Alas the remaining portion of the Richmond Vale Railway closed in September 1987 after consultants devised a ham-fisted strategy to replace rail haulage at Stockrington Colliery with road transport, resulting in a worker’s strike and blockade at the loading bins. Road haulage apparently was not sufficient to maintain financial viability and Stockrington Colliery closed in 1988, marking the end of a fascinating relic of living industrial heritage. Today there is little trace of Stockrington Colliery and its loading sidings; while the rails remain in situ from the colliery across Hexham swamp, unfortunately the route was severed when the Newcastle Freeway was extended across the trackbed. The Hexham swamp itself has been a focus of restoring the natural environment, which had been damaged by tidal intercepts and drainage schemes which starved the swamp of the necessary water inflows. On a more positive note, a portion of the Richmond Vale Railway route through the Sugarloaf Range has now been reopened as a cycling track.

Fortunately, both No.9 & No.10 were preserved, moving by road to the formative Richmond Vale Railway Museum on 19 June 1982. (I first became aware of the Richmond Vale Railway Museum following another family holiday to the mid-North Coast, but where the two tank locomotives were not present outside the Hexham running shed! Concerned that they might have gone the way of the ROD 2-8-0’s, I made enquiries which led to the happy news they had moved to Richmond Main Colliery, where a museum and operating railway was being established. I next saw the two locos at my first visit to Richmond Vale Railway Museum in 1984 on a learn-to-drive day trip under the supervision of my father, and have returned for many visits since.)

During an early visit to the Richmond Vale Railway Museum (RVRM) a volunteer discussed consideration of returning one of the tank locos to steam at reduced boiler pressure, as full pressure was not needed for a light passenger train. Alas such a reactivation has never occurred; in practice I imagine both tank locos require extensive boiler renewal and mechanical work before they could be steamed, together with the thorough inspection and documentation of all parts that is required by modern safety regulations and insurance provisions. Instead, the two locos remained in open display within the colliery sidings, receiving at least one cosmetic repaint around this period. Alas the RVRM lacks a suitable covered display building for their large railway exhibits and the elements have taken their toll on Nos. 9 & 10, and the two were shunted away from public view by 2000 – possibly also due to concerns about boiler insulation, or the locos being unsafe for children to climb on. Fortunately, their impressive brass nameplates and builder’s plates are held in safekeeping and are displayed among the small exhibits.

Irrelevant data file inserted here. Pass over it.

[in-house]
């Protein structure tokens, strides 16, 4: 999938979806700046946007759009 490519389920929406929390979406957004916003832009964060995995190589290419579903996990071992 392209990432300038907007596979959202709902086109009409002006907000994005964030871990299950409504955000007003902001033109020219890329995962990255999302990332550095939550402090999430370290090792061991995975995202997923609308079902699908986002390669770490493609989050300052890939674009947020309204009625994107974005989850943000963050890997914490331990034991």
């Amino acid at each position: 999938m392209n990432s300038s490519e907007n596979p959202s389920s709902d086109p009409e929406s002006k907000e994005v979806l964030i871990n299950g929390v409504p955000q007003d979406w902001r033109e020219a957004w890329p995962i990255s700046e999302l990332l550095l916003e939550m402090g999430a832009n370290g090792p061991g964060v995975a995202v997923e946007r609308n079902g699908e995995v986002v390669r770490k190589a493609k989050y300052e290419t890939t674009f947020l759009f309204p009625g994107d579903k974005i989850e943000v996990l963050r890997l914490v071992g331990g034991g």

During 2020 cosmetic repainting of No.9 had begun, with the locomotive moved to a prominent display position while No.10 remained in storage away from visitors. Hopefully funding can one day be found for a suitable display building for large exhibits such as these locomotives.

Several excellent books have been written about the railways and locomotives of J & A Brown and the South Maitland Coalfields, and the rich variety of locomotives and operations make for compelling reading for ferroequinologists. Perhaps the most comprehensive source of information for No.9 and her stablemates is the well-illustrated work ‘Coal, Railways & Mines – The Story of the Railways and Collieries of J & A Brown’ by Brian Robert Andrews, published by the Iron Horse Press, 2004.

J & A Brown tank locos No.9 & No.10 out to pasture near the Hexham loco shed, circa 1982.

Gaps in the paintwork clearly show where the name and builder’s plates had recently been removed, but fortunately they were saved for display.

Drifting black smoke in the background reveals the presence of one of the SMR 10-class tank locos drafted in as replacements.

This photo was kindly contributed by Anthony Winstone.

Much the same scene as the colour view above, but in Black & White – I love the comparison between the two formats.

Both locos display a distinct deformation in the running plates in front of the cylinders – possibly due to lifting, or evidence of many years of heavy shunting.

This photo was kindly contributed by Anthony Winstone.

,A train on the railway tracks

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J & A Brown No.9, No.23 (ROD loco - frames & tender) and No.10 on storage sidings at the Richmond Vale Railway Museum on 27 April 2002.

(The ROD locomotive No.23 has since been cosmetically restored and placed on display.)



Preston, R. G. ‘The Richmond Vale Railway’

published by the New South Wales Rail Transport Museum, 1989.


Oberg, L. ‘Locomotives of Australia - 1985 to 2010’ (Fifth Edition),

published 2010 by Rosenberg Publishing Pty Ltd


Andrews, B. R. ‘Coal, Railways & Mines – The story of the Railways

and Collieries of J & A Brown’, published by the Iron Horse Press, 2004.

Page updated: 8 August 2021